OPTIONAL DESSERTSticky Toffee Pudding Barleywine Cheesecake $8.95

 

JANUARY PREMIUM WINE FEATURES. From the Pelee Island Winery in Ontario. The red is Baco Noir Reserve and the white is a Gewurztraminer. Both are $7.95 for a glass and $21.95 for a half litre.

This Friday’s Special Dining Feature on January 22nd is a CIOPPINO SEAFOOD STEW for $21.95. Our Saturday, January 23rd 30th Anniversary special is a locally sourced COFFEE-RUBBED BISON TENDERLOIN for $35.95. Our Saturday CLASSIC STEAK & A PINT SPECIAL for $21.95 will also be available.

In addition to taking our beer home in glass bottles, 2 litre jugs and growler fills direct from our pub, you can find a varying selection of 650 ml bottles of Bushwakker beer in ALL SIX REGINA SLGA stores.

 


Join us as we celebrate the birthday of the late Bev Robertson. Bev was our co-founder and president as well as a Saskatchewan Craft Beer Pioneer. Join us in this day of celebration by enjoying some of Bev’s favorite dishes and drinks. Reservations accepted!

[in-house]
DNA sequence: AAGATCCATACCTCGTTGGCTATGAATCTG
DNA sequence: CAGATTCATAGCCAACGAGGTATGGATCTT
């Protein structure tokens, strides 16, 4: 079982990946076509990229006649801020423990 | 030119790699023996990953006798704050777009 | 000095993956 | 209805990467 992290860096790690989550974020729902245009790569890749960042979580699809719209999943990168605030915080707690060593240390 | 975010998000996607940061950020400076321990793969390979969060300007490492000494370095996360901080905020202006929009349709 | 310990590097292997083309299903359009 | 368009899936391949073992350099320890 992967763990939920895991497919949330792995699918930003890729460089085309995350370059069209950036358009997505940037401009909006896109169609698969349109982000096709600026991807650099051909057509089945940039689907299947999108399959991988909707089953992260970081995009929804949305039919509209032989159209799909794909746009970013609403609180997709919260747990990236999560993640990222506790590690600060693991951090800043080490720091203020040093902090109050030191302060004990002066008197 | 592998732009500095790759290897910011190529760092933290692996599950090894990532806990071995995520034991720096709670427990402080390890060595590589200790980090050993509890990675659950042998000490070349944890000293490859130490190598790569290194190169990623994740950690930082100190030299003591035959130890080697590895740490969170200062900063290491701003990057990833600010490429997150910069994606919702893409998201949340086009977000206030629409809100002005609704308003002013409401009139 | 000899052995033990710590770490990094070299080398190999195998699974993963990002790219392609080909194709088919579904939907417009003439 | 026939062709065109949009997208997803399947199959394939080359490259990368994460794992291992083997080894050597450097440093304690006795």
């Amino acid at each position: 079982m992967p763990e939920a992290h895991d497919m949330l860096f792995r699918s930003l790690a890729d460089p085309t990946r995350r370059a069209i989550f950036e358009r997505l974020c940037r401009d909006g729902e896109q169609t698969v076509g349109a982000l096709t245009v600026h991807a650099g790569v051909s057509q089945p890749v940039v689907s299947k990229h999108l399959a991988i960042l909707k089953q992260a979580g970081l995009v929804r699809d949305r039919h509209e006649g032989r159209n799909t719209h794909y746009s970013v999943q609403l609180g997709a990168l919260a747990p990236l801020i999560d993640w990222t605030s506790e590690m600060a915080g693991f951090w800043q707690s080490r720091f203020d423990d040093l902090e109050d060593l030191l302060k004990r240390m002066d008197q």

BUSHWAKKER “NEW NORMAL” NOTES

Our Hours of Operation are Monday to Thursday from 11:30 AM until 9:00 PM and the kitchen closes at 8:00 PM. Fridays and Saturdays we open at 11:00 AM and close at 10:00 PM. Kitchen closes at 9:00 PM. We are still closed on Sundays at this time. Our takeout food and beer services will continue to be made available.

Reservations are accepted and encouraged.  We accept reservations as late as 6:00 PM from Monday to Saturday. Call at 306-359-7276 to secure your table. Please note under the new provincial guidelines the maximum number of people who can be seated at the same table is now limited to four. Larger reservations must occupy more than one table and maintain three meters of physical distancing between each table.

Please continue to practice safe health and social distancing practices. Remain connected to one another and to us! In addition to this weekly newsletter, we are very active on Facebook, Twitter and Instagram. Check-in with us often as we navigate these continually evolving times together. Try to support local businesses whenever possible. Be vigilant in your resolve to protect yourselves which in turn will protect others. Please don’t let your guard DOWN so the province can open back UP!

 


As we get ready for our 30th Anniversary on Saturday, January 23rd, we reflect on the unique circumstances which brought about our most popular beer of all time.